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Letter to the editor: Judge rules a new meaning to ‘compensation’

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“Where you can demonstrate you are rich enough to join forces and pay a lawyer enough to take what doesn't belong to you.”

There were three groups of fishers who were involved in the scallop court case along with the FFAW/UNIFOR:
Group one was the minority group — the group the union were representing — Scallop harvesters who have fished scallops 15-25 weeks a year for the past 20 to 30 years and depend on the scallop fishery for their livelihood. They can demonstrate a loss with the closure of this area and will be depending on the scallop fishery for many years to come.  
Group two was a small group of scallop harvesters who fish scallops approximately four to eight weeks a year, mainly for EI benefits. They have not found it feasible enough to see any future in it. Some of those members have not participated in the scallop fishery for the past five to seven years.
Group three is the majority group: shrimp, crab, seiners, etc. fishers. This group holds a scallop license but has not fished scallops for the past 20 years or so, or has never fished scallops in their lifetime.
This court case was brought about by a couple of fishermen from group two. They have no intention of ever fishing scallops again; therefore would not benefit from this compensation package. They approached the majority group stating, "if you sign this paper and give me $1000 to hire a lawyer you will get $33,000 in return".
Who wouldn’t? Really, they had nothing to lose.
I am an active scallop fisherwoman, 52 years old who has taken this court case very personal. My husband has fished scallops for the past 30 years, many of which were 800-pound a week quotas for $5 a pound or less. But we survived it.
In 2005, my husband’s dad retired at the age of 65. For the next six years he struggled to keep crewmembers because of the more lucrative shrimp fishery, and of course the oil patch. Consequently I made a decision to leave my job as a plant worker, which at the time I was making a decent salary with the position I was in, and joined my husband in the scallop fishery.
For the past four years we have been fortunate to find a buyer to purchase our scallop in shell stock in order for us to participate in the scallop fishery, with a crew of two in a 38-foot vessel to make it feasible. The scallop fishery has not been a very lucrative fishery for a living, therefore when this deal was signed by NALCOR and UNIFOR it looked very promising to the actual scallop harvesters who had much to benefit from this compensation package in the future.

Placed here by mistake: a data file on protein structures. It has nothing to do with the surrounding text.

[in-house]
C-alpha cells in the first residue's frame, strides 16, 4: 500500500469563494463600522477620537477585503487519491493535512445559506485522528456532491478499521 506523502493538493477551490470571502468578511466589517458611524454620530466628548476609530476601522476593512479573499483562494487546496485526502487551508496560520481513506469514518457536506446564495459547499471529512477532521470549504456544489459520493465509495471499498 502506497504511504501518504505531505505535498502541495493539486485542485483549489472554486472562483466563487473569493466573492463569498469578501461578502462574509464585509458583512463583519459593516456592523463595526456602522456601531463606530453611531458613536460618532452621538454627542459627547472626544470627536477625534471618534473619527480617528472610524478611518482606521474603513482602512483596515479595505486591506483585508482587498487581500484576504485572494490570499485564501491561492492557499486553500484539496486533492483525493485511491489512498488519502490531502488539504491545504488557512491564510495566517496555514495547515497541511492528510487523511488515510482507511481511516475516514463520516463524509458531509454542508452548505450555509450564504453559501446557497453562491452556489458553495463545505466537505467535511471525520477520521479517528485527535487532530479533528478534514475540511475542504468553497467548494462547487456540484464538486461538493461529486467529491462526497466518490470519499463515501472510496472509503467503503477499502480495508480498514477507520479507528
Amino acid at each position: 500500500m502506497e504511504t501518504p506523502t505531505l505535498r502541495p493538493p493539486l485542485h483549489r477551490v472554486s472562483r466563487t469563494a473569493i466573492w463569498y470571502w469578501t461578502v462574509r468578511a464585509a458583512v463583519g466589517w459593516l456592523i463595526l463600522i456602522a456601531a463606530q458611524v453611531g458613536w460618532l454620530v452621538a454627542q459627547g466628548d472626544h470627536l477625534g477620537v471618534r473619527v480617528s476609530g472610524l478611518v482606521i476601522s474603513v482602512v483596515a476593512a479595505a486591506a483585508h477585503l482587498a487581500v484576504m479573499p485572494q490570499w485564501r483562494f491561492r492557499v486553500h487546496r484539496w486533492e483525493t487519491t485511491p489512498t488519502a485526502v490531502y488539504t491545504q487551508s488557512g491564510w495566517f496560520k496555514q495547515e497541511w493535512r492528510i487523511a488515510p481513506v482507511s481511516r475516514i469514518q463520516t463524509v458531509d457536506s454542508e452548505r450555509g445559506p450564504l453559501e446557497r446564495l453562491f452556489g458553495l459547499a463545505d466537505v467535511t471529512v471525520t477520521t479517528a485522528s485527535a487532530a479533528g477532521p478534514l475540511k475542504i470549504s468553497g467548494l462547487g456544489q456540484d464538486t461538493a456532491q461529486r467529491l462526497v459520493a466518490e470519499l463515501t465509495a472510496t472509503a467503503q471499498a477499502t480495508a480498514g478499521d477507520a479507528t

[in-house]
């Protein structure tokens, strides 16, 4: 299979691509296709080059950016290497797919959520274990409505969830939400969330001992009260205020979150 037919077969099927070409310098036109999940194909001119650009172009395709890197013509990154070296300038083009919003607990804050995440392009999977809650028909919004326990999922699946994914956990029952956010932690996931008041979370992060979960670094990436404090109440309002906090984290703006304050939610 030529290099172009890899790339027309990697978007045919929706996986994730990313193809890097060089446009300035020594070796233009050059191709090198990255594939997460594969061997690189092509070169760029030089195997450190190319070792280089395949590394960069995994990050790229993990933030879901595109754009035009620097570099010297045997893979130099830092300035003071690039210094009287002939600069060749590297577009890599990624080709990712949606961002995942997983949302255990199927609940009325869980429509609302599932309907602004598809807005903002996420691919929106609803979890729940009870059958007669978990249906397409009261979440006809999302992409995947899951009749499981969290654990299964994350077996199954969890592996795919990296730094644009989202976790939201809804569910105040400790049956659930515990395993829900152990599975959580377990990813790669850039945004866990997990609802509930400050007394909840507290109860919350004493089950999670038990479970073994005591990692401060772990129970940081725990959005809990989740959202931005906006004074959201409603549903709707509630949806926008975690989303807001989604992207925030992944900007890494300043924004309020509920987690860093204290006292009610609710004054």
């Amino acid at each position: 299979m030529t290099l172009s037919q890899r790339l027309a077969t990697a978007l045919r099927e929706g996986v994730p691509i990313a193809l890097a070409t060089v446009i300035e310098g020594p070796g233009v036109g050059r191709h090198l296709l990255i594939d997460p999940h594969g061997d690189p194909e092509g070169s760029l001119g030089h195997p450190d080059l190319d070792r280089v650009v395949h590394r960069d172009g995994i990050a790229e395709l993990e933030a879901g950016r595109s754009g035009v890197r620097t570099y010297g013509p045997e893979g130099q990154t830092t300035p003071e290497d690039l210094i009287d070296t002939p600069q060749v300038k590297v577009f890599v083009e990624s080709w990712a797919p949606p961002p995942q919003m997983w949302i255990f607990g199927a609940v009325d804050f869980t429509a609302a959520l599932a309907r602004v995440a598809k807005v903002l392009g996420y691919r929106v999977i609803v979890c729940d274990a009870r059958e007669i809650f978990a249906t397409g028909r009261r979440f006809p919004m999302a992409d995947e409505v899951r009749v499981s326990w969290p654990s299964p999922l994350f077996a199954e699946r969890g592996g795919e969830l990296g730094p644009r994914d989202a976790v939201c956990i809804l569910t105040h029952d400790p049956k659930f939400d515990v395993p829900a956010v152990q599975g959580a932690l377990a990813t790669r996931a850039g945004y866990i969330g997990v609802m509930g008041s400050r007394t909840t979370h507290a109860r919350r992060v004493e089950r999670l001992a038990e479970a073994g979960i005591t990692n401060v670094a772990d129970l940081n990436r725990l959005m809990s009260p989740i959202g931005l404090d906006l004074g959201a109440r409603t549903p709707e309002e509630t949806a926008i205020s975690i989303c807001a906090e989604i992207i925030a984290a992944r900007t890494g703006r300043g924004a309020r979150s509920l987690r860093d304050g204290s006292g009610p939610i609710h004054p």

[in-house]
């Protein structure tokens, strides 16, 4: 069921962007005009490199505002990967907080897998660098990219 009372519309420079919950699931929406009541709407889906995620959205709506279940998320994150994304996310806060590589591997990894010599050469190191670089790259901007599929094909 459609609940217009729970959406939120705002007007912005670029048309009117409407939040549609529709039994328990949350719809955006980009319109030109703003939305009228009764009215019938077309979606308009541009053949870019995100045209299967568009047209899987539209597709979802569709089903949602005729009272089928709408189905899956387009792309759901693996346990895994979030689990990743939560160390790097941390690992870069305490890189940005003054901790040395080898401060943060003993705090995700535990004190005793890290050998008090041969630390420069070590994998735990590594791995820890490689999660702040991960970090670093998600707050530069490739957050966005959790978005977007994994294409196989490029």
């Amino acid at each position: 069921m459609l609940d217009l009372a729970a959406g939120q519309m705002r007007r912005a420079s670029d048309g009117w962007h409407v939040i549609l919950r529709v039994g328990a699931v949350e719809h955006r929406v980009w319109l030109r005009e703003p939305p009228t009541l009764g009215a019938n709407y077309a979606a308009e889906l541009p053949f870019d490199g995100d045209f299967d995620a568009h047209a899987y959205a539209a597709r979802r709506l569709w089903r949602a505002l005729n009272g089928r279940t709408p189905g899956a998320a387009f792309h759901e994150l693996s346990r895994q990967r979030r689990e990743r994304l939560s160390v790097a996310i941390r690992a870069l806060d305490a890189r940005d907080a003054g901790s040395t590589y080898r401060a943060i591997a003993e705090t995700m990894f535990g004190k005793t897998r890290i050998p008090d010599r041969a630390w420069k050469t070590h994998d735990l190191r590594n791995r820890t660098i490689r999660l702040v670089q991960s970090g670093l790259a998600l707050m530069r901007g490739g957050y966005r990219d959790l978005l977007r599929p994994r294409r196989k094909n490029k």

If LIFO stands you may see some of this majority group have to return to the scallop fishery again and I’m sure they will regret the decision they have made.
By the way, the correct meaning of COMPENSATION is something, typically money, awarded to someone as a recompense for loss, injury, or suffering.
As an active scallop harvester, I rest my case.  

Maunda Genge
writes from Anchor Point

There were three groups of fishers who were involved in the scallop court case along with the FFAW/UNIFOR:
Group one was the minority group — the group the union were representing — Scallop harvesters who have fished scallops 15-25 weeks a year for the past 20 to 30 years and depend on the scallop fishery for their livelihood. They can demonstrate a loss with the closure of this area and will be depending on the scallop fishery for many years to come.  
Group two was a small group of scallop harvesters who fish scallops approximately four to eight weeks a year, mainly for EI benefits. They have not found it feasible enough to see any future in it. Some of those members have not participated in the scallop fishery for the past five to seven years.
Group three is the majority group: shrimp, crab, seiners, etc. fishers. This group holds a scallop license but has not fished scallops for the past 20 years or so, or has never fished scallops in their lifetime.
This court case was brought about by a couple of fishermen from group two. They have no intention of ever fishing scallops again; therefore would not benefit from this compensation package. They approached the majority group stating, "if you sign this paper and give me $1000 to hire a lawyer you will get $33,000 in return".
Who wouldn’t? Really, they had nothing to lose.
I am an active scallop fisherwoman, 52 years old who has taken this court case very personal. My husband has fished scallops for the past 30 years, many of which were 800-pound a week quotas for $5 a pound or less. But we survived it.
In 2005, my husband’s dad retired at the age of 65. For the next six years he struggled to keep crewmembers because of the more lucrative shrimp fishery, and of course the oil patch. Consequently I made a decision to leave my job as a plant worker, which at the time I was making a decent salary with the position I was in, and joined my husband in the scallop fishery.
For the past four years we have been fortunate to find a buyer to purchase our scallop in shell stock in order for us to participate in the scallop fishery, with a crew of two in a 38-foot vessel to make it feasible. The scallop fishery has not been a very lucrative fishery for a living, therefore when this deal was signed by NALCOR and UNIFOR it looked very promising to the actual scallop harvesters who had much to benefit from this compensation package in the future.
If LIFO stands you may see some of this majority group have to return to the scallop fishery again and I’m sure they will regret the decision they have made.
By the way, the correct meaning of COMPENSATION is something, typically money, awarded to someone as a recompense for loss, injury, or suffering.
As an active scallop harvester, I rest my case.  

Maunda Genge
writes from Anchor Point

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